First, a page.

5:30 update – From the few stats available on my site, it looks like there are quite a few people clicking through to the articles linked above. Good. I’ll provide a few more:

The State LA merchant gets prison for insider trading – This is the Associated Press version of the story, which will appear in many places. It is rather short. Won’t give any new info to anyone who has visited this blog, but is a good 20 line summary.

LA Business Journal – Insider Trading Co-Conspirator Sentenced Extremely short summary – 12 lines.

6/3 update:

LA Times article by Riley Snyder updated at 7:01 p.m. – Bryan Shaw sentenced to prison in KPMG insider trading case.  A few new details.  The judge recommends a federal facility for nonviolent offenders, either in Lompoc or Taft.  Upland’s ex-mayor, John Pomierski, served his time in Taft. Mr. Shaw has 60 days to report, which would be about 8/2.

Update: Mr. Shaw released on 11/28/14 after serving 5 months.


Bryan Shaw sentencing watch. – Update on chronology.

UPDATE sentencing coverage in this post.

The federal PACER system does not show any updates as of the evening of 6/1 that would change the scheduled sentencing of Bryan Shaw on 6/2 for conspiracy for his insider trading based on information provided by former KPMG partner Scott London. Scheduled for 8:00 a.m. on June 2.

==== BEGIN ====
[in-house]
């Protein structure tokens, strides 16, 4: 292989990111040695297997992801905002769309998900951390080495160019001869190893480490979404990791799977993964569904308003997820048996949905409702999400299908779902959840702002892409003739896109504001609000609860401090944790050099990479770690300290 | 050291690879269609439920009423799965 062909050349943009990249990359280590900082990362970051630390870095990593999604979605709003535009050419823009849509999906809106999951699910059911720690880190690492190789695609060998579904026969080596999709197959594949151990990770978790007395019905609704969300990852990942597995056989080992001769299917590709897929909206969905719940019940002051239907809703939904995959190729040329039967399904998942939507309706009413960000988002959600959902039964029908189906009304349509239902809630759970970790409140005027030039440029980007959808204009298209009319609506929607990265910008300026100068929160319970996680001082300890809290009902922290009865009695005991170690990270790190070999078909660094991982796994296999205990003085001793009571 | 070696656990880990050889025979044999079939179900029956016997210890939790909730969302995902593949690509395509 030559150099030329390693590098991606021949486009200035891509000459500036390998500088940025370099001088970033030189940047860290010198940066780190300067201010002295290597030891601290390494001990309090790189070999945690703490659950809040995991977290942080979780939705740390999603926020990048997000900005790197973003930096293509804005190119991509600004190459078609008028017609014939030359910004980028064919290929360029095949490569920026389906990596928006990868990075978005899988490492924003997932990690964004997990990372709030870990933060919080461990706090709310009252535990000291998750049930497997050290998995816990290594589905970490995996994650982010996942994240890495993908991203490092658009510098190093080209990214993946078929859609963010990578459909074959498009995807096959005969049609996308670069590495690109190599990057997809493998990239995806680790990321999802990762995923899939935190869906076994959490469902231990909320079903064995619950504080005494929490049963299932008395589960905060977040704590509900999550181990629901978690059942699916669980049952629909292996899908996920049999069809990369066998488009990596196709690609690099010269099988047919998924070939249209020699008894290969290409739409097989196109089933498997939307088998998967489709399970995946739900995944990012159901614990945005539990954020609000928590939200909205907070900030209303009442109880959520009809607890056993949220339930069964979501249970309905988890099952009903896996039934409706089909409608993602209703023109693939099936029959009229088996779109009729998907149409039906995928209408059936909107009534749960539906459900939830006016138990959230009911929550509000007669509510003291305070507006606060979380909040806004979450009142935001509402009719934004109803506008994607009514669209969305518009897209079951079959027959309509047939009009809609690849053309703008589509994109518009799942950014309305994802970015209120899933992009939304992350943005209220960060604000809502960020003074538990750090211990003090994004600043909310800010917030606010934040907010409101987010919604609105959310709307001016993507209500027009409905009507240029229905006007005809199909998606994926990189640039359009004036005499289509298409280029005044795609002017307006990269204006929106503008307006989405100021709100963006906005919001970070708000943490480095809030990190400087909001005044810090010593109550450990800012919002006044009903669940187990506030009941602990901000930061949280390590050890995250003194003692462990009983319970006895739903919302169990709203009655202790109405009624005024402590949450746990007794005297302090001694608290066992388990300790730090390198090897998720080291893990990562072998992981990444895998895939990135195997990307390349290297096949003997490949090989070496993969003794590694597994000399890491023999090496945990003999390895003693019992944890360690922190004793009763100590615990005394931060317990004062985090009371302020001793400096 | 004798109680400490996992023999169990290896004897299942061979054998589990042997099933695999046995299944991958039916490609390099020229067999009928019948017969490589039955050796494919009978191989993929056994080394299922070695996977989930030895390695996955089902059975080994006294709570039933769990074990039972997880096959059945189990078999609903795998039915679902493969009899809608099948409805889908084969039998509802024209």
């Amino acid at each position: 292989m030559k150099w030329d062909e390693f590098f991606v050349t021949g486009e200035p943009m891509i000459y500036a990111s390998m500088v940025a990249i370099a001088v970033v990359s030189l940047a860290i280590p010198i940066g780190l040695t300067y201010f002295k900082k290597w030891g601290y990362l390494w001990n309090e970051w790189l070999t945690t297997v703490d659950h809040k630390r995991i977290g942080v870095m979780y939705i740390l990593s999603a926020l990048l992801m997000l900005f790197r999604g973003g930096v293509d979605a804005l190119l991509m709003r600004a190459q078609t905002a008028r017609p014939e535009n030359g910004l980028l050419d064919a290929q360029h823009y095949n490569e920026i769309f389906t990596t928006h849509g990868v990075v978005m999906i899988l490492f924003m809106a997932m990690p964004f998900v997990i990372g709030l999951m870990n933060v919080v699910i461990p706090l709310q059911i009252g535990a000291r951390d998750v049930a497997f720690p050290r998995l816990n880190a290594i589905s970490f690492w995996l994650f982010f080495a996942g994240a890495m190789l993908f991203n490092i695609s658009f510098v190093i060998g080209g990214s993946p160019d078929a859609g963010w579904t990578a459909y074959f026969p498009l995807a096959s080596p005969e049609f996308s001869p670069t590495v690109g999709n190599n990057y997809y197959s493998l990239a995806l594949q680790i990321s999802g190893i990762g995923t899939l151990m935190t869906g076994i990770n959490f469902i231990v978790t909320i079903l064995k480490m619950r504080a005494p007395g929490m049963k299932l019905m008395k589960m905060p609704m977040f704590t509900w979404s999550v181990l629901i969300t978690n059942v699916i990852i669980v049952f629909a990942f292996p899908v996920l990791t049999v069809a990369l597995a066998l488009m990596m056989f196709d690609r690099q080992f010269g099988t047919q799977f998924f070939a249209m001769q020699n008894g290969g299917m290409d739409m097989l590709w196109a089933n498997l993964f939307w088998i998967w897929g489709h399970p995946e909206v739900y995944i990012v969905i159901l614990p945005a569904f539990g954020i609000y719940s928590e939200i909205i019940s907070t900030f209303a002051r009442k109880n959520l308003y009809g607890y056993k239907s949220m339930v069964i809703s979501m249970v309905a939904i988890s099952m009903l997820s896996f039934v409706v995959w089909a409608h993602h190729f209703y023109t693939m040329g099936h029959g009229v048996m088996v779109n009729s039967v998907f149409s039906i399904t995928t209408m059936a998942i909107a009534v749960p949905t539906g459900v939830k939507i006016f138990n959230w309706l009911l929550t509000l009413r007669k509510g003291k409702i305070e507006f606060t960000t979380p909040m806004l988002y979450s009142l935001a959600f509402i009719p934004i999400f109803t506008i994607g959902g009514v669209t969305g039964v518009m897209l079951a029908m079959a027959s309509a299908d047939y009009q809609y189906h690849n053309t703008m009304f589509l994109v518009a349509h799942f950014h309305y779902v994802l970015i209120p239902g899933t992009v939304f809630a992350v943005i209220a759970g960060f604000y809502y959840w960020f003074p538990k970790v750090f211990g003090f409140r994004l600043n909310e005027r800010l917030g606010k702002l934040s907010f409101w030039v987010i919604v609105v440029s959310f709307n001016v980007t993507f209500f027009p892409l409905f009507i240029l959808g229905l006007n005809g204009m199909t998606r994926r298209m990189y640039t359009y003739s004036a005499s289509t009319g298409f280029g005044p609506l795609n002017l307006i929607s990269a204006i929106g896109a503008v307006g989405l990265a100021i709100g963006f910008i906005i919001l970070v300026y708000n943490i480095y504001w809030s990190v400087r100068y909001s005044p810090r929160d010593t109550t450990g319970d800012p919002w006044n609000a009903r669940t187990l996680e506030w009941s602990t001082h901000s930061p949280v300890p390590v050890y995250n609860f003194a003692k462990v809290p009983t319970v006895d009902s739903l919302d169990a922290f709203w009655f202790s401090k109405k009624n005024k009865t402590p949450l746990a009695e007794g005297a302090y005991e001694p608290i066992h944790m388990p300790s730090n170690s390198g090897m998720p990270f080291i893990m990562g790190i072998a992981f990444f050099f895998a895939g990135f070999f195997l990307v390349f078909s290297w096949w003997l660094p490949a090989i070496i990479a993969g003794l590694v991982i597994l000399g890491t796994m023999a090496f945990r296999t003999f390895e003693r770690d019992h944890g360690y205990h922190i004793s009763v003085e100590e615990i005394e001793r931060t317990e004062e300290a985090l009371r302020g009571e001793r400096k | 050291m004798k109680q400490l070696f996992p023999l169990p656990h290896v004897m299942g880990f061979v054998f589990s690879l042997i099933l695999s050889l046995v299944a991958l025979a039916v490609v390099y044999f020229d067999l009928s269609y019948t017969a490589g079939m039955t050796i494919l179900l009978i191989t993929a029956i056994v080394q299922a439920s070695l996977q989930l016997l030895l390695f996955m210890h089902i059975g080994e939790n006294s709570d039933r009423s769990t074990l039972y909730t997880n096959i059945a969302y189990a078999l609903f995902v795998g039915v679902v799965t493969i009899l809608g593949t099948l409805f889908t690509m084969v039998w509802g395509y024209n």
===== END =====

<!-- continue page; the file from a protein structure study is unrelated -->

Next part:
The defense has filed a supplemental sentencing document that spells out in more detail the cooperation provided by Mr. Shaw. I read through it and glanced at the initial complaint against Mr. London. Here are a few highlights:

Sentencing date postponed for inside trader Bryan Shaw; Feds request 6 months

On May 5, the presiding judge postponed sentencing from May 19 to June 2 for Bryan Shaw, who pled guilty to insider trading. He  based his trades on information provided by Scott London, formerly regional audit PIC for KPMG.

The U.S. Attorney is requesting 6 months in jail, 3 years supervised released, and a $3,000 fine.

KPMG response to Scott London sentencing; possible next step for firm

KPMG provided me the following statement regarding the sentencing yesterday of Scott London:

It was appropriate that Scott London was held accountable today for the consequences of his illegal and unethical actions.